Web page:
If you would like to go right to regular blades, Bauer Lil Angel or the Bauer Lil Champ are popular choices for children under 5. They are reasonably priced and have enough support for a small child. You can find these products almost anywhere; they are sort of the standard for very young children.

Another good option is boots that are adjustable. They cost a little bit more, but you should be able to get 2-3 years out of them because you can usually adjust the boot part to three different sizes. Lake Placid has some great adjustable models for boys and girls.  Although the Lake Placid girls model has a toe pick, which is something that you generally want to avoid when selecting a skate for a beginner. You should avoid picks because they tend to trip up beginners. If you do end up with a pair with a toe pick and your child is having trouble with it, you can have it removed from the same place that you get your skates sharpened.

If your little one is thinking about getting into hockey and you would like to start them off with hockey equipment, you can try the Bauer Vapor X30 Youth Hockey. There are lots of options for beginner hockey skates, but the Bauer model is a good choice for a reasonable price.  For older children who just need a pair of decent recreational blades, then have a look at the American Athletic Shoe Girl’s Tricot Lined Ice Skate. This American Athletic model is another great beginner option for the price.

Most of the products we listed fit small, so you may want to consider buying one size up if you end up ordering them online. Before you hit the ice, make sure that the blades have been sharpened, and it is also a good idea to have your kids put on their skates and walk around off ice (if you are at home use an old piece of carpet or large rubber mat) for a while to help them get used to the feel of the boot, you will probably need to hold their hands to keep them stable.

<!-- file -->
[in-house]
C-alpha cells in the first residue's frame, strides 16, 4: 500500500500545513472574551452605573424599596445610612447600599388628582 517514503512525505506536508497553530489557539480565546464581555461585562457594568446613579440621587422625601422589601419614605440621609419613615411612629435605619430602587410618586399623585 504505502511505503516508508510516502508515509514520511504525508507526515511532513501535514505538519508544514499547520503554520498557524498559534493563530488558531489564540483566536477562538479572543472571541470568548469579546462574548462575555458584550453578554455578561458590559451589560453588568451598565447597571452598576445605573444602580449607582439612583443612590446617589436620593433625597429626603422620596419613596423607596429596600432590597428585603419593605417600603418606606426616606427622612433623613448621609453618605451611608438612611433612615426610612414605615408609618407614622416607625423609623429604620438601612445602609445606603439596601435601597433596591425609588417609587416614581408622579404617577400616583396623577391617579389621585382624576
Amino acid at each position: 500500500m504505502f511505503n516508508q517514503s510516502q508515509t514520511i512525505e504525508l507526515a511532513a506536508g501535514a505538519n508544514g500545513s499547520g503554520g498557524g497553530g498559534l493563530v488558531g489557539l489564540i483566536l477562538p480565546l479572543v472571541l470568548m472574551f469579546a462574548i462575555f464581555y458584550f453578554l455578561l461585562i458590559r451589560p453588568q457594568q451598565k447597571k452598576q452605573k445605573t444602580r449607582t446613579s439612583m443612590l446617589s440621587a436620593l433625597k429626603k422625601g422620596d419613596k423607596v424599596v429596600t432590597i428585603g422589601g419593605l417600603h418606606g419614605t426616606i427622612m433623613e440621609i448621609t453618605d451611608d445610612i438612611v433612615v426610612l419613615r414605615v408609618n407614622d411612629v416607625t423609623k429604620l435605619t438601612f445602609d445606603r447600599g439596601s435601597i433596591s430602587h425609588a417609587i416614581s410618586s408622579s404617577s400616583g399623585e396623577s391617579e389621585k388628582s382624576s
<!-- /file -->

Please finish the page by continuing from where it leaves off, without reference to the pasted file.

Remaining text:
Helmets are highly recommended for anyone who is learning.  Most recreational rinks (in Canada) will not allow children under 12 to skate without a helmet. Safety experts recommend that they wear a bicycle, skateboard, hockey, or snow sports (ski) helmet. Although there is growing concern from some groups that bike helmets don’t offer enough protection to the back of the head when you fall backward and smack your heads on the ice. A lot of helmets are in the $50 price range, but some rinks offer free helmets to borrow or for a small rental fee.  Since sizing for helmets can vary quite a bit, try helmets on before you buy one.

Pointers and Tips to Get Started

Once you are all set up with your equipment, you just need to focus on a few things in the beginning: